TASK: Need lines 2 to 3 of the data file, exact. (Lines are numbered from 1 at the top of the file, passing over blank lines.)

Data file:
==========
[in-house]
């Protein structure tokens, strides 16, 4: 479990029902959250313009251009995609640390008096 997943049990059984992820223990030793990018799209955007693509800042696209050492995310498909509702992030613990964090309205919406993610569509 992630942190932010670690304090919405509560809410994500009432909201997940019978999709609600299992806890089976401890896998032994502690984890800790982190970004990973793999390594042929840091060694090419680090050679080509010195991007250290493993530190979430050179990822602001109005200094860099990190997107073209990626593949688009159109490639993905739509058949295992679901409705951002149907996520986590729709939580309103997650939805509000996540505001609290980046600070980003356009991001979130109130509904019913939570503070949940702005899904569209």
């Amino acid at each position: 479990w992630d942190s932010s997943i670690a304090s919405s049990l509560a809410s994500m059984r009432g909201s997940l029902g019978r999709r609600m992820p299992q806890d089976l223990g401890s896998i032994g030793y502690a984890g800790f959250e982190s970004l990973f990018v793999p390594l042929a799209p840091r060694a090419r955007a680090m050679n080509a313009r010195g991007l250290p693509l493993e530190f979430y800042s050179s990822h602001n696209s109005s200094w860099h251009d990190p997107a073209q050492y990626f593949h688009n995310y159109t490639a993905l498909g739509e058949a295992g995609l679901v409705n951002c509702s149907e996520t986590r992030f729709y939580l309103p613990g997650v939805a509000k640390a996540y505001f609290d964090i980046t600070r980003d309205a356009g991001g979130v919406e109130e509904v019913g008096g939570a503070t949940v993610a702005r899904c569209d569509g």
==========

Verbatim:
């Protein structure tokens, strides 16, 4: 479990029902959250313009251009995609640390008096 997943049990059984992820223990030793990018799209955007693509800042696209050492995310498909509702992030613990964090309205919406993610569509 992630942190932010670690304090919405509560809410994500009432909201997940019978999709609600299992806890089976401890896998032994502690984890800790982190970004990973793999390594042929840091060694090419680090050679080509010195991007250290493993530190979430050179990822602001109005200094860099990190997107073209990626593949688009159109490639993905739509058949295992679901409705951002149907996520986590729709939580309103997650939805509000996540505001609290980046600070980003356009991001979130109130509904019913939570503070949940702005899904569209």
């Amino acid at each position: 479990w992630d942190s932010s997943i670690a304090s919405s049990l509560a809410s994500m059984r009432g909201s997940l029902g019978r999709r609600m992820p299992q806890d089976l223990g401890s896998i032994g030793y502690a984890g800790f959250e982190s970004l990973f990018v793999p390594l042929a799209p840091r060694a090419r955007a680090m050679n080509a313009r010195g991007l250290p693509l493993e530190f979430y800042s050179s990822h602001n696209s109005s200094w860099h251009d990190p997107a073209q050492y990626f593949h688009n995310y159109t490639a993905l498909g739509e058949a295992g995609l679901v409705n951002c509702s149907e996520t986590r992030f729709y939580l309103p613990g997650v939805a509000k640390a996540y505001f609290d964090i980046t600070r980003d309205a356009g991001g979130v919406e109130e509904v019913g008096g939570a503070t949940v993610a702005r899904c569209d569509g």